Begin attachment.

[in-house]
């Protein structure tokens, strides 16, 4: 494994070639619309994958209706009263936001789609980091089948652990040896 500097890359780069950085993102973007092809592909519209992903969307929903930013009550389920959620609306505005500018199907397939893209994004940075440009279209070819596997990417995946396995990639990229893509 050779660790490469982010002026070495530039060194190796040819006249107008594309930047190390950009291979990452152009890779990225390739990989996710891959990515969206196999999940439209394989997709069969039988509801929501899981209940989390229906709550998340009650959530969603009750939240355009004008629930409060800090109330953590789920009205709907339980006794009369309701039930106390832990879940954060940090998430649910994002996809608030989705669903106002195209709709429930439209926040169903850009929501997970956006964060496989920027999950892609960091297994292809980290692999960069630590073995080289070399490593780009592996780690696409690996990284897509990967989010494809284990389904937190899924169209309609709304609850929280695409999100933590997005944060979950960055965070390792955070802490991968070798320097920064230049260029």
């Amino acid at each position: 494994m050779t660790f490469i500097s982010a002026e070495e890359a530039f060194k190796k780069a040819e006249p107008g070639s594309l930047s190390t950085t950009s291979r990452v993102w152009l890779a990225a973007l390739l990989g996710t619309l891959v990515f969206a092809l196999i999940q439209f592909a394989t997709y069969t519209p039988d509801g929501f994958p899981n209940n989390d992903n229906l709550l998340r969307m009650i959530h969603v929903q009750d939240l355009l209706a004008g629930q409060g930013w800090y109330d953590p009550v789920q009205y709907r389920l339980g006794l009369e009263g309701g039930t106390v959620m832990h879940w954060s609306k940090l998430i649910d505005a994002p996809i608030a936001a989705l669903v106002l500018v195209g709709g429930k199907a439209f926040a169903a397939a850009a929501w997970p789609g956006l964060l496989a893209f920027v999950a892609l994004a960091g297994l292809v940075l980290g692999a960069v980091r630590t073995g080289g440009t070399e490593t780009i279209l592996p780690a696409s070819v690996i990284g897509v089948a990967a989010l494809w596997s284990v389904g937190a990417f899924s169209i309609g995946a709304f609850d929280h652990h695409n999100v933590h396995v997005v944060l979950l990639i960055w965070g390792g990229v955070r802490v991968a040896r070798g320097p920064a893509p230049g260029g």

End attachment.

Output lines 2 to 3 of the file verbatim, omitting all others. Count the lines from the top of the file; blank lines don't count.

């Protein structure tokens, strides 16, 4: 494994070639619309994958209706009263936001789609980091089948652990040896 500097890359780069950085993102973007092809592909519209992903969307929903930013009550389920959620609306505005500018199907397939893209994004940075440009279209070819596997990417995946396995990639990229893509 050779660790490469982010002026070495530039060194190796040819006249107008594309930047190390950009291979990452152009890779990225390739990989996710891959990515969206196999999940439209394989997709069969039988509801929501899981209940989390229906709550998340009650959530969603009750939240355009004008629930409060800090109330953590789920009205709907339980006794009369309701039930106390832990879940954060940090998430649910994002996809608030989705669903106002195209709709429930439209926040169903850009929501997970956006964060496989920027999950892609960091297994292809980290692999960069630590073995080289070399490593780009592996780690696409690996990284897509990967989010494809284990389904937190899924169209309609709304609850929280695409999100933590997005944060979950960055965070390792955070802490991968070798320097920064230049260029």
């Amino acid at each position: 494994m050779t660790f490469i500097s982010a002026e070495e890359a530039f060194k190796k780069a040819e006249p107008g070639s594309l930047s190390t950085t950009s291979r990452v993102w152009l890779a990225a973007l390739l990989g996710t619309l891959v990515f969206a092809l196999i999940q439209f592909a394989t997709y069969t519209p039988d509801g929501f994958p899981n209940n989390d992903n229906l709550l998340r969307m009650i959530h969603v929903q009750d939240l355009l209706a004008g629930q409060g930013w800090y109330d953590p009550v789920q009205y709907r389920l339980g006794l009369e009263g309701g039930t106390v959620m832990h879940w954060s609306k940090l998430i649910d505005a994002p996809i608030a936001a989705l669903v106002l500018v195209g709709g429930k199907a439209f926040a169903a397939a850009a929501w997970p789609g956006l964060l496989a893209f920027v999950a892609l994004a960091g297994l292809v940075l980290g692999a960069v980091r630590t073995g080289g440009t070399e490593t780009i279209l592996p780690a696409s070819v690996i990284g897509v089948a990967a989010l494809w596997s284990v389904g937190a990417f899924s169209i309609g995946a709304f609850d929280h652990h695409n999100v933590h396995v997005v944060l979950l990639i960055w965070g390792g990229v955070r802490v991968a040896r070798g320097p920064a893509p230049g260029g």